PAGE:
We recently proposed that soluble, intraneuronal alpha-synuclein (alpha-Syn) might modulate Alzheimer's disease (AD) pathophysiology in the absence of Lewy body (LB) pathology. With mounting evidence indicating that oligomeric forms of aggregation-prone proteins such as A-beta, tau and alpha-Syn may be the major bioactive deleterious agents involved in AD, frontotemporal dementia and Parkinson's disease, we sought to identify the nature of the soluble alpha-Syn species elevated in AD and to determine the relative contribution of soluble alpha-Syn oligomers to AD-associated cognitive deficits. Using enzyme-linked immunosorbent assays designed to detect oligomeric alpha-Syn in our well-characterized human cohort, we found elevated levels of soluble alpha-Syn oligomers (o-alpha-Syn) in AD brains compared to aged-matched controls in the absence of LB cytopathology. Upon finical measurements of soluble alpha-Syn in subjects with AD, we not only detected 2 forms of monomeric alpha-Syn but also apparent multimers of each monomer. Unexpectedly, only a subset of soluble o-alpha-Syn species was elevated intracellularly while extracellular o-alpha-Syn remained unchanged. Multivariate analyses revealed that the respective abundance of selective low molecular weight o-alpha-Syn was associated with cognitive deficits in multiple domains. Finally, we found that elevating o-alpha-Syn in an AD mouse model triggered a selective decrease in synapsins and exacerbated A-beta-induced cognitive deficits. Altogether, our data support differential roles for soluble, intraneuronal alpha-Syn oligomers in Alzheimer's disease, which could extend to other synucleinopathies.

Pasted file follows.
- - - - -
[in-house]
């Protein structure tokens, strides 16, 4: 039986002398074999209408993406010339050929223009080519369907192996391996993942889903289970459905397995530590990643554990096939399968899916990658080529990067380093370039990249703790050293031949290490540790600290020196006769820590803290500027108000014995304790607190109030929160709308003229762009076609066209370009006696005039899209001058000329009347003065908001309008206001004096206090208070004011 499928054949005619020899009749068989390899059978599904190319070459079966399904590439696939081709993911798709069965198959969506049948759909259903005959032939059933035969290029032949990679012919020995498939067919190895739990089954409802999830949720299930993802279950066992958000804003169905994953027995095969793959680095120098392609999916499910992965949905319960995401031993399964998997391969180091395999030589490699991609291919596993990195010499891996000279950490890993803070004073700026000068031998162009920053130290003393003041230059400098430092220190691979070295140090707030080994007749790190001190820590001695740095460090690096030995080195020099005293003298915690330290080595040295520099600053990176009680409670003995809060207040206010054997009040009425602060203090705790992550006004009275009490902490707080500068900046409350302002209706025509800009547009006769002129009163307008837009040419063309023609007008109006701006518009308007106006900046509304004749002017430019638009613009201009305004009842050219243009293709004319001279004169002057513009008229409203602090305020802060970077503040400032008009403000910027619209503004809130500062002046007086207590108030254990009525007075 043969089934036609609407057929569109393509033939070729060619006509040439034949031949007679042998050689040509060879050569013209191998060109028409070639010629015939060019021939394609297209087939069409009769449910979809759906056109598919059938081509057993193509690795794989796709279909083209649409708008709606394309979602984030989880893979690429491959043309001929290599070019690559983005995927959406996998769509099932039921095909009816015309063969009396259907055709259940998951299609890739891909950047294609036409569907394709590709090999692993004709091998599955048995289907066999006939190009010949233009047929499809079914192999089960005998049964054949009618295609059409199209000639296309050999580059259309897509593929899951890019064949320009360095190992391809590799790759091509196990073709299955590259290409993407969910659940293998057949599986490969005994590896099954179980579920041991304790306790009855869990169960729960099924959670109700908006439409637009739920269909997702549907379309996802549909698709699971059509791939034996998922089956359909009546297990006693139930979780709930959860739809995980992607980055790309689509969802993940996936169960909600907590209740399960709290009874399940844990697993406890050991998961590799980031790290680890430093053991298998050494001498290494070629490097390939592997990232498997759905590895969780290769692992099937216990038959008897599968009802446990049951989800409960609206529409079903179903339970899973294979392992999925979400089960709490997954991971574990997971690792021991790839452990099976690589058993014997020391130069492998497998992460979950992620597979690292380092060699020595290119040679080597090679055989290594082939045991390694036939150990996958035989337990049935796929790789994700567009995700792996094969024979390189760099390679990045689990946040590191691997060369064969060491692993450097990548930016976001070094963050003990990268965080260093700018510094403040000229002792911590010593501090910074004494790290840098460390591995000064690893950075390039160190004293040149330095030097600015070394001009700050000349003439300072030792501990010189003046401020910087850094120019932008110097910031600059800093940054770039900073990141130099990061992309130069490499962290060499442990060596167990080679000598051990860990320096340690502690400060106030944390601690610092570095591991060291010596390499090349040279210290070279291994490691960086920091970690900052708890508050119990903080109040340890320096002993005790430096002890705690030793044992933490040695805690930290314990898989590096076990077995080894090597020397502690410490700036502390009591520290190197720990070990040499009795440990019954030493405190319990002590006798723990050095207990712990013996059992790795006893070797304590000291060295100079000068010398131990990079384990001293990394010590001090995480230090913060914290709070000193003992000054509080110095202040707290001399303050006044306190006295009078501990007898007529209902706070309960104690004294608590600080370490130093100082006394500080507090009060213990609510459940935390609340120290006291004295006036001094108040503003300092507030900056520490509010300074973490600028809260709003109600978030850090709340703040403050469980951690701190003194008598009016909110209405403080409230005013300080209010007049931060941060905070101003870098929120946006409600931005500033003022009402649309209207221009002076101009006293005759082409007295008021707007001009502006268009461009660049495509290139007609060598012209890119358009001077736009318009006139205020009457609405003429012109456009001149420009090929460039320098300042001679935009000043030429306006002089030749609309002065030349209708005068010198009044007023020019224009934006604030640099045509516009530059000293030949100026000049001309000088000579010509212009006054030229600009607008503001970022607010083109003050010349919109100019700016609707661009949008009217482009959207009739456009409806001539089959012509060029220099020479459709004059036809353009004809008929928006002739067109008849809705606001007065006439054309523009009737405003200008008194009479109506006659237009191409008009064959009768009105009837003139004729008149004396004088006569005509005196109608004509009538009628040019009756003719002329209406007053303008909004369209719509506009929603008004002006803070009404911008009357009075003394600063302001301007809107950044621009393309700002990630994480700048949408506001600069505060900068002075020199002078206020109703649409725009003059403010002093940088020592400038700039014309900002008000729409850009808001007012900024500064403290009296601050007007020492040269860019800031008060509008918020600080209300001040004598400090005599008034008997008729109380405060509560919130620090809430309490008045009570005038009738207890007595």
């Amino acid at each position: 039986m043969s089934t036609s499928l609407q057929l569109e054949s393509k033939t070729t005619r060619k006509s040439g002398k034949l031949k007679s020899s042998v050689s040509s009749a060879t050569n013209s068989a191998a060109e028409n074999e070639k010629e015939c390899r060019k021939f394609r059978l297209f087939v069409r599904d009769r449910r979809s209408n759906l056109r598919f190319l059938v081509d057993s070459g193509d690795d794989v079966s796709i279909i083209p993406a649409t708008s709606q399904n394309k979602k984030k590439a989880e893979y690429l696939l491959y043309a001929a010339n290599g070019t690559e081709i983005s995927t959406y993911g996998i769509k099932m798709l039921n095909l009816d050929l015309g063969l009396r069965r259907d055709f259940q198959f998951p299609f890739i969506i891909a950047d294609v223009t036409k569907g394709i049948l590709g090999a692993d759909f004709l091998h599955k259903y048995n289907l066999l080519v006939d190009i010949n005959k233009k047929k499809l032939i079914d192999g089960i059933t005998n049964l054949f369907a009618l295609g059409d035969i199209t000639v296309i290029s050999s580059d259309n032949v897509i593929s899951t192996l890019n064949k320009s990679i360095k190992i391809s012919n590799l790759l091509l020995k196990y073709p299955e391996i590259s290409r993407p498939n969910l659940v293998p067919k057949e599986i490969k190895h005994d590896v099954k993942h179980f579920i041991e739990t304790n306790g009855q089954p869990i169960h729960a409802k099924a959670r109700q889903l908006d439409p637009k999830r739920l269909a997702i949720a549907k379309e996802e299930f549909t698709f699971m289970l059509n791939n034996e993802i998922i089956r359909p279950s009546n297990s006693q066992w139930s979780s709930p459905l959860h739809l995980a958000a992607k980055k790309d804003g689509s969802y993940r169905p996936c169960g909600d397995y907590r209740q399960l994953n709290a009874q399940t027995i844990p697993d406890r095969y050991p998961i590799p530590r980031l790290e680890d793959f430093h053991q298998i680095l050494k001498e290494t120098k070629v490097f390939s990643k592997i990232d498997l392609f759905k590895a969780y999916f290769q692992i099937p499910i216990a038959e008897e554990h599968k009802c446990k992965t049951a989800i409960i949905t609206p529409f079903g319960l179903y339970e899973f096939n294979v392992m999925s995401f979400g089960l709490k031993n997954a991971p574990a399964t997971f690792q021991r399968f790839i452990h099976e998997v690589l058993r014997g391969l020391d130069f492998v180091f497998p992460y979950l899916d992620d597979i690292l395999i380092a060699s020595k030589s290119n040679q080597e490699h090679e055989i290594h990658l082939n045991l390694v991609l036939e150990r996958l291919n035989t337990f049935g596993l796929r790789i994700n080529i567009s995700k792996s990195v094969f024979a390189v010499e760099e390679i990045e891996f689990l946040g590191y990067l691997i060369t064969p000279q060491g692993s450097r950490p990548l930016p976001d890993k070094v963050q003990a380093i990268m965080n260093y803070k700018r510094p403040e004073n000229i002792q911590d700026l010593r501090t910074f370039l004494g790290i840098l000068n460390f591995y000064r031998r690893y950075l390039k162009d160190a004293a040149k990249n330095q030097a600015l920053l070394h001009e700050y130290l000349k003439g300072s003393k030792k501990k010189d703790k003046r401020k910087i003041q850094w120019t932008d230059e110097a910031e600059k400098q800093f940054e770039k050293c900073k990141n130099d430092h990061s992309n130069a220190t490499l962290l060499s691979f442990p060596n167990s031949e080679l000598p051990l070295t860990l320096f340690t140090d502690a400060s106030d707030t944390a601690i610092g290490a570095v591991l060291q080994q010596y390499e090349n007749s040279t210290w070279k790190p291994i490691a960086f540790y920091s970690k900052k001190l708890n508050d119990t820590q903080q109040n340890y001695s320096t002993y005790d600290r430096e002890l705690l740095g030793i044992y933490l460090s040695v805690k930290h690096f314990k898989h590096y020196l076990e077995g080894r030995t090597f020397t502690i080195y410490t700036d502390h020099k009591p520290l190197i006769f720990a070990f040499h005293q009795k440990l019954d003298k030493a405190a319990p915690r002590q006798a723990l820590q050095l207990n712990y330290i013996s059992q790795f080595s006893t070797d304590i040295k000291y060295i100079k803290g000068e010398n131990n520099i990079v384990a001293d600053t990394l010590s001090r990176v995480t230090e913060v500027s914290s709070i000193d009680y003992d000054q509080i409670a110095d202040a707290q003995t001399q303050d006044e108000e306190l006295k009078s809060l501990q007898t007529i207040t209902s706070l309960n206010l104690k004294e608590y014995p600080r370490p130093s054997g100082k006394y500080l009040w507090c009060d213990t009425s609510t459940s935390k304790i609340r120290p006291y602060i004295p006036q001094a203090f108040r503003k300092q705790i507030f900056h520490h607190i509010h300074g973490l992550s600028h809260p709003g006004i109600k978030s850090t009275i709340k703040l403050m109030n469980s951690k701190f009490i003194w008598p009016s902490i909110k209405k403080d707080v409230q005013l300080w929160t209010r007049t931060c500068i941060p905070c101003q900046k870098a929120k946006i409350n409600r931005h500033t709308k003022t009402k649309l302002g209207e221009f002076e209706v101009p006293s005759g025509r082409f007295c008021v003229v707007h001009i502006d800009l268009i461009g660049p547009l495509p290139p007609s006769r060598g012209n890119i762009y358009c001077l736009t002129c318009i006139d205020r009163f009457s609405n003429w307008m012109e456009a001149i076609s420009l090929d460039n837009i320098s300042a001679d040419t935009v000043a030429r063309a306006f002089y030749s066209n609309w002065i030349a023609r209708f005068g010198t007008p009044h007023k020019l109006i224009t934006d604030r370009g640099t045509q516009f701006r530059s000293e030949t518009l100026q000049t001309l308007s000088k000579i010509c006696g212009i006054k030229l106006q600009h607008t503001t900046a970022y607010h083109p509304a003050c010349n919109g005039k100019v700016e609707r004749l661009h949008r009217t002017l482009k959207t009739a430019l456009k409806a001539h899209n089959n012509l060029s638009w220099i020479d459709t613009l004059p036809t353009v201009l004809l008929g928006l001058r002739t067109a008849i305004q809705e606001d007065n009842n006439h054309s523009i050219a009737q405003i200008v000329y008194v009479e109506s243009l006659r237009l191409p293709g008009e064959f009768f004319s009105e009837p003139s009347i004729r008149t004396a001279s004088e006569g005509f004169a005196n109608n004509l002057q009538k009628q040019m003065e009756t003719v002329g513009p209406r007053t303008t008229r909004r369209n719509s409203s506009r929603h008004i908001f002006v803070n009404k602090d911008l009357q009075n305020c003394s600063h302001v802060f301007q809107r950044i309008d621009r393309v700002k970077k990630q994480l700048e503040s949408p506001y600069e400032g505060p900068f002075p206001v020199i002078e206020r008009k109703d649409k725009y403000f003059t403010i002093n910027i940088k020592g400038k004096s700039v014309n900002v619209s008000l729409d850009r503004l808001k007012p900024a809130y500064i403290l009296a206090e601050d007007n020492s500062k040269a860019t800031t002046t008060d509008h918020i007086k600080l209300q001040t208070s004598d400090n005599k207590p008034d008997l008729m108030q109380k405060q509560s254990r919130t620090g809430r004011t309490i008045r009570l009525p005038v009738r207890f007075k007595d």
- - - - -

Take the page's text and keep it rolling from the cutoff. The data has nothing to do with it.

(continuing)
University of Minnesota M.S. thesis. February 2014. Major: Neuroscience. Advisor: Sylvain E. Lesne. 1 computer file (PDF); v, 35 pages.
Greimel, Susan Jean.
Soluble alpha-synuclein oligomers are associated with reduced synapsin expression and enhanced cognitive decline in Alzheimer's disease.
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